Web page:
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Youths who commit homicide have less brains

The brain structures of murderers in the age group of 12-18 are significantly different as compared with other teenage criminals who have not committed homicide.

The research team led by Dr. Kent Kiehl of The Mind Research Network in Albuquerque, New Mexico, believes that the findings may uncover new treatments and behavioural therapies to prevent violent crimes. This is one of the very first attempts at scientifically studying youth who commit homicide.

“Significant biological, cognitive, and neural changes happen during adolescence. Some of these are at times associated with reckless, irresponsible, delinquent and even violent behaviour,” the study observes. “Most adolescents ‘grow’ out of such behaviour.” The few who do not “are the most likely to commit violent crimes and are medical described as being on the ‘life-course persistent’ trajectory,” the researchers say.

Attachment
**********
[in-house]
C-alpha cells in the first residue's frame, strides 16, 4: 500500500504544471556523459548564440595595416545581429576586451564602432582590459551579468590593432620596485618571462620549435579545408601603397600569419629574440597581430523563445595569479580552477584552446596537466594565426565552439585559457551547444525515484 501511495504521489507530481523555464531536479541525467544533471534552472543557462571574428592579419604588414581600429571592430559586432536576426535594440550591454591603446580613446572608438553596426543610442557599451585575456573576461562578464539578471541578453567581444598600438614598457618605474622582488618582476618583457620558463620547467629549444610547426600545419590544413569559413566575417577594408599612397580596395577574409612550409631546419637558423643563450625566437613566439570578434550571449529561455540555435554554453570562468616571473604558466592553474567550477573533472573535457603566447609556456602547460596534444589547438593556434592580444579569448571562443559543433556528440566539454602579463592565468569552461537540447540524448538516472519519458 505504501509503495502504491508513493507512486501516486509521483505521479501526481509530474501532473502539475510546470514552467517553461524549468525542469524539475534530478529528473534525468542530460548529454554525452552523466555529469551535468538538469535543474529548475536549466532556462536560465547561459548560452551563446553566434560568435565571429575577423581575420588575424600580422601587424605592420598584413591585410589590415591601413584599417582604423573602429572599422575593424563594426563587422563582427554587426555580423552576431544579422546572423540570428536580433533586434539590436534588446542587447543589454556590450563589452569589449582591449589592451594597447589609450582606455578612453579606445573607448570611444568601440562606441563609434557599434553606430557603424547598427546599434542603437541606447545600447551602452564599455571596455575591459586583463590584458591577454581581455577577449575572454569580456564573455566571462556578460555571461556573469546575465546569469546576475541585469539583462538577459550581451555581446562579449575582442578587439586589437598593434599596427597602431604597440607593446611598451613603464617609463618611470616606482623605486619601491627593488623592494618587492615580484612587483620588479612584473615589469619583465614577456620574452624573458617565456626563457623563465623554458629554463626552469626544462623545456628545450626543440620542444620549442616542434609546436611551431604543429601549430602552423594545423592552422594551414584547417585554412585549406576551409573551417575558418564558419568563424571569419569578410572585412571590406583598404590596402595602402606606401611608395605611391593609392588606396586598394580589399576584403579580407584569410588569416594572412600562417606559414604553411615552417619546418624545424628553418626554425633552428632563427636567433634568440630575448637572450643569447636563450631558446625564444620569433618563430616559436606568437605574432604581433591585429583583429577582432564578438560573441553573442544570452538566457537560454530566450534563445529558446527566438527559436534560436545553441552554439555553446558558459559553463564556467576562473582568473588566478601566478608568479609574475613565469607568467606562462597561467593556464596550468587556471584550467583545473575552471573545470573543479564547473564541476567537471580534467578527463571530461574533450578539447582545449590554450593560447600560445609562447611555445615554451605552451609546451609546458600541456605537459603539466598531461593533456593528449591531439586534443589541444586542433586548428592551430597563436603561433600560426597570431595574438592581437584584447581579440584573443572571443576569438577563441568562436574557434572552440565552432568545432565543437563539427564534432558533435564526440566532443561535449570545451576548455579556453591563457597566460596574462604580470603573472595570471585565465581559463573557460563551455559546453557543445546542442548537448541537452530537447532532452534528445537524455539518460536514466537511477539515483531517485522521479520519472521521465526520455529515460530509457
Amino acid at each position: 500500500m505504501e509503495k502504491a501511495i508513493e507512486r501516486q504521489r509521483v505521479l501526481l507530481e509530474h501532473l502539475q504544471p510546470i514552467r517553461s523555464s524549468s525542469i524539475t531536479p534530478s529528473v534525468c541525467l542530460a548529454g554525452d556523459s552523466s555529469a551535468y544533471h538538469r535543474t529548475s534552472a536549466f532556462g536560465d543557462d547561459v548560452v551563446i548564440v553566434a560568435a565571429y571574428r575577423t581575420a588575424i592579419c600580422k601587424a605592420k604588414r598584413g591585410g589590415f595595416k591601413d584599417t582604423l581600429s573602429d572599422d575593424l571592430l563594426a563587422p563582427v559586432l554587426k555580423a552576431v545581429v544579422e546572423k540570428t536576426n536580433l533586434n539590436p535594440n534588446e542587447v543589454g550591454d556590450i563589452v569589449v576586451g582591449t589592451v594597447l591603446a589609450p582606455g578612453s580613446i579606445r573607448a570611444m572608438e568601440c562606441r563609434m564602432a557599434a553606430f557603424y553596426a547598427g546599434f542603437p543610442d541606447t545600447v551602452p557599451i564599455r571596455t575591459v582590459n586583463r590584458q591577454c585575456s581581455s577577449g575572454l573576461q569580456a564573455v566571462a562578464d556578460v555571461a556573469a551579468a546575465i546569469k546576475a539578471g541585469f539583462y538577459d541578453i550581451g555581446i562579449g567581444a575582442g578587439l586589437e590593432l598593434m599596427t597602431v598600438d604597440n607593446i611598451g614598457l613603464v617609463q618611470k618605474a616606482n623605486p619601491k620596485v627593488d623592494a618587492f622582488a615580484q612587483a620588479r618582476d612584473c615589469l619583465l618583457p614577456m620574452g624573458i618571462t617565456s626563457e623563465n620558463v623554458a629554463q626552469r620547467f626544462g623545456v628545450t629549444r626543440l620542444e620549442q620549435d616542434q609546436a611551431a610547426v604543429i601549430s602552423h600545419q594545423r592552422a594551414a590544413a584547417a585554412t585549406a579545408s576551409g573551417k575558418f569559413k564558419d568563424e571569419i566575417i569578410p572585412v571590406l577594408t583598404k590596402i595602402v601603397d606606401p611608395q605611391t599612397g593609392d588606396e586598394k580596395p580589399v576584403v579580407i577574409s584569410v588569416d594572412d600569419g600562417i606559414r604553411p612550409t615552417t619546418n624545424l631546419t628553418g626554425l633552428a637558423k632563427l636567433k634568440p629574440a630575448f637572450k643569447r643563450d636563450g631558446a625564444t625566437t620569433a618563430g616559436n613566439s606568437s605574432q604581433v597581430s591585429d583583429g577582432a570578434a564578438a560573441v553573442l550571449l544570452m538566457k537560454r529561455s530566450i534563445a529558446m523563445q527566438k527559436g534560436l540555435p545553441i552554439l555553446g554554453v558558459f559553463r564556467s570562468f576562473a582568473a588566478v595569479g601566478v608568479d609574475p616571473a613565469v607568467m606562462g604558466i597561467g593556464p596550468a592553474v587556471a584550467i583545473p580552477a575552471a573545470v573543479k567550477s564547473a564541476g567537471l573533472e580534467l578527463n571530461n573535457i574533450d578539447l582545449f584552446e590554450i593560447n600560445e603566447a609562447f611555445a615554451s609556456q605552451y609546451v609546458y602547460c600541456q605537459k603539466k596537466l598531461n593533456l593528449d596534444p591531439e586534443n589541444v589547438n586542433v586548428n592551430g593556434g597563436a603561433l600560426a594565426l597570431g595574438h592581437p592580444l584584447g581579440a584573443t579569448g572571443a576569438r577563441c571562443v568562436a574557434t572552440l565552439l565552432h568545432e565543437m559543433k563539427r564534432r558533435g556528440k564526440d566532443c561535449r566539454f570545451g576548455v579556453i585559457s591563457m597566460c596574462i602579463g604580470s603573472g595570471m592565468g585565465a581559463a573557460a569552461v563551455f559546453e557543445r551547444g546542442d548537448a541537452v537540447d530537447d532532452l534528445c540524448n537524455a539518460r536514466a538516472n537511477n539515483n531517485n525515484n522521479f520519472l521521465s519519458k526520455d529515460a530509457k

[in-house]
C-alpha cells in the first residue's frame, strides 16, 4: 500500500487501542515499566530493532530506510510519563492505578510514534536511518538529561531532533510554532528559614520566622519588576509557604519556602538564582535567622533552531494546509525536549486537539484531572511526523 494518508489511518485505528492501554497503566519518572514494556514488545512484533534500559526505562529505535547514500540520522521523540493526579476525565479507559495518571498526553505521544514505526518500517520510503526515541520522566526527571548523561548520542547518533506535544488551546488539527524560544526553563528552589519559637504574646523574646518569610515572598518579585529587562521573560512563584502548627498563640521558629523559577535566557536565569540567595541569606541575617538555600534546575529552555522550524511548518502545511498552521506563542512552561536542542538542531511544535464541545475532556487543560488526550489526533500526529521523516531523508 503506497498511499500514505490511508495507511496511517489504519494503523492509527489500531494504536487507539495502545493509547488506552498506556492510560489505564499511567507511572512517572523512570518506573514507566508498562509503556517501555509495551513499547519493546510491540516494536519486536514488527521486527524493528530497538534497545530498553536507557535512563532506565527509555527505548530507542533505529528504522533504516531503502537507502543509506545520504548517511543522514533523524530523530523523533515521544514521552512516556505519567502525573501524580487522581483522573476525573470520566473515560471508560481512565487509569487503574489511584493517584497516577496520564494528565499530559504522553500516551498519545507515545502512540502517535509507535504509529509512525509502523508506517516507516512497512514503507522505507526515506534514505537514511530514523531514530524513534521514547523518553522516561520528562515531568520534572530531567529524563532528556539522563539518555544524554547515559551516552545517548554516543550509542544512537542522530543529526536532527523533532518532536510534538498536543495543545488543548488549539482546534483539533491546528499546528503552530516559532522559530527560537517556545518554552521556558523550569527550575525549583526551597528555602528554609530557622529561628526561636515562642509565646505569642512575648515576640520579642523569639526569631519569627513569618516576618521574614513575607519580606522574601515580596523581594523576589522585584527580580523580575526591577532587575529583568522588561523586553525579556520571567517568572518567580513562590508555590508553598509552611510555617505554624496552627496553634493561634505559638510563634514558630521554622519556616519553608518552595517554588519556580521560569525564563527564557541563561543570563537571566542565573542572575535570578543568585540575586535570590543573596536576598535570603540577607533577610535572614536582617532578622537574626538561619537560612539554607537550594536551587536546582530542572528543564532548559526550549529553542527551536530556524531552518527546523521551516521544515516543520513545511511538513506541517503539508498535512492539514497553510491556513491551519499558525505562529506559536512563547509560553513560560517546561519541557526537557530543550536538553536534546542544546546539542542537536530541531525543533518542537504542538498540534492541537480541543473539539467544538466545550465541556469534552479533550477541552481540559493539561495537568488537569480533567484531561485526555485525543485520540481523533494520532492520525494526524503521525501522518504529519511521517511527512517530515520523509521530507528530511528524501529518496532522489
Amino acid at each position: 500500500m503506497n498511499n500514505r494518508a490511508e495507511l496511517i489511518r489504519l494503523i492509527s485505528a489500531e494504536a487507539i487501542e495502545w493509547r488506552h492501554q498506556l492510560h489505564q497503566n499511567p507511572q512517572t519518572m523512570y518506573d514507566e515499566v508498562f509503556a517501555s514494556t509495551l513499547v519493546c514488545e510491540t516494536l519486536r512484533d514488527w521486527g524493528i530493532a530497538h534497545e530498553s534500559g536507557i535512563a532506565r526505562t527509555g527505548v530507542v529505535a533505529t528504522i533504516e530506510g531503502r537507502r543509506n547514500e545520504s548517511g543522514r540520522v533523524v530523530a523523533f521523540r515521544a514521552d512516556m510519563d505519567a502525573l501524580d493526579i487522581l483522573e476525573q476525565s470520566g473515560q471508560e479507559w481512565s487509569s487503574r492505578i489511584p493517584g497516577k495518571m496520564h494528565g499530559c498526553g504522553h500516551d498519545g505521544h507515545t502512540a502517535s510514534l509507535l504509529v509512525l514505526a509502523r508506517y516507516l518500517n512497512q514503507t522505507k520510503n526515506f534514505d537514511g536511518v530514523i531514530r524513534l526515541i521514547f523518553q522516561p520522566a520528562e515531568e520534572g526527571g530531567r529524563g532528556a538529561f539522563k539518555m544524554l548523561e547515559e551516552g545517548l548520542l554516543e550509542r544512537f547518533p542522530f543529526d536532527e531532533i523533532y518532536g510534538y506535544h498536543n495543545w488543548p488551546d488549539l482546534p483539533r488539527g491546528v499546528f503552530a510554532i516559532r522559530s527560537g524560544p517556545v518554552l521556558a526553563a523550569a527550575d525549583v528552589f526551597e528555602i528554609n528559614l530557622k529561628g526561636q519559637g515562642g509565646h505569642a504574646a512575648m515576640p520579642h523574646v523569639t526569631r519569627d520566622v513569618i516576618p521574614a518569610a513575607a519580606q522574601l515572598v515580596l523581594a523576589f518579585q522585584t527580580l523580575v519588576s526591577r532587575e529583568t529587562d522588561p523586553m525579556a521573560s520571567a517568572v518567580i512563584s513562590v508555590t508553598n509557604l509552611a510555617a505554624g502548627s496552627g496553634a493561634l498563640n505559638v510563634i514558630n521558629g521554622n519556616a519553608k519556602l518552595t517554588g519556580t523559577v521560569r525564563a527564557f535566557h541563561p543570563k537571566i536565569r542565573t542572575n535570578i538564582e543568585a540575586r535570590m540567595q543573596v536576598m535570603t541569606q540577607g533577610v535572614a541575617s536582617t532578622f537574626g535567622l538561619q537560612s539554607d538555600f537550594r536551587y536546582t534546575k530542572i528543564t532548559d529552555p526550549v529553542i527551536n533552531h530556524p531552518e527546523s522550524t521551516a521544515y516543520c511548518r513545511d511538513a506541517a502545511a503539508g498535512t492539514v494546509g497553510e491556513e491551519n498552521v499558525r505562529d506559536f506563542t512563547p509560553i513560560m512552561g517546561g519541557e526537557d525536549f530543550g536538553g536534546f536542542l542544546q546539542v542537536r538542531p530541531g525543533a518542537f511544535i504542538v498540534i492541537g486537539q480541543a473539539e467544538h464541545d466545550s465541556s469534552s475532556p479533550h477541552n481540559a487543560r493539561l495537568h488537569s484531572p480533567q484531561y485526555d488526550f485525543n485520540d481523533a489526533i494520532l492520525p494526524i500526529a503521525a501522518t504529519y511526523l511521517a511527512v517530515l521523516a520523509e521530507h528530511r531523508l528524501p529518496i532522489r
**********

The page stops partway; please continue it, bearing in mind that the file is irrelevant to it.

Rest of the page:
The researchers analysed the brains of 20 male youths who had committed homicide alongside the brains of 135 youth offenders who had not. For this they used high-resolution structural magnetic resonance imaging (MRI) and voxel-based morphometry. The computer programme used in this study was able to the brains of the ‘homicide’ youths with 81% accuracy.

In order to further validate results the MRI scans were compared with the brain scans of control groups that consisted of individuals who had not committed any criminal offense. The youth who had committed homicide had lower total brain volumes than the others.

In particular, they had reduced volumes of gray matter in the medial and lateral temporal lobes, including the hippocampus and posterior insula. The temporal lobes, the researchers say, are involved in processing emotion and controlling impulsive behaviour.

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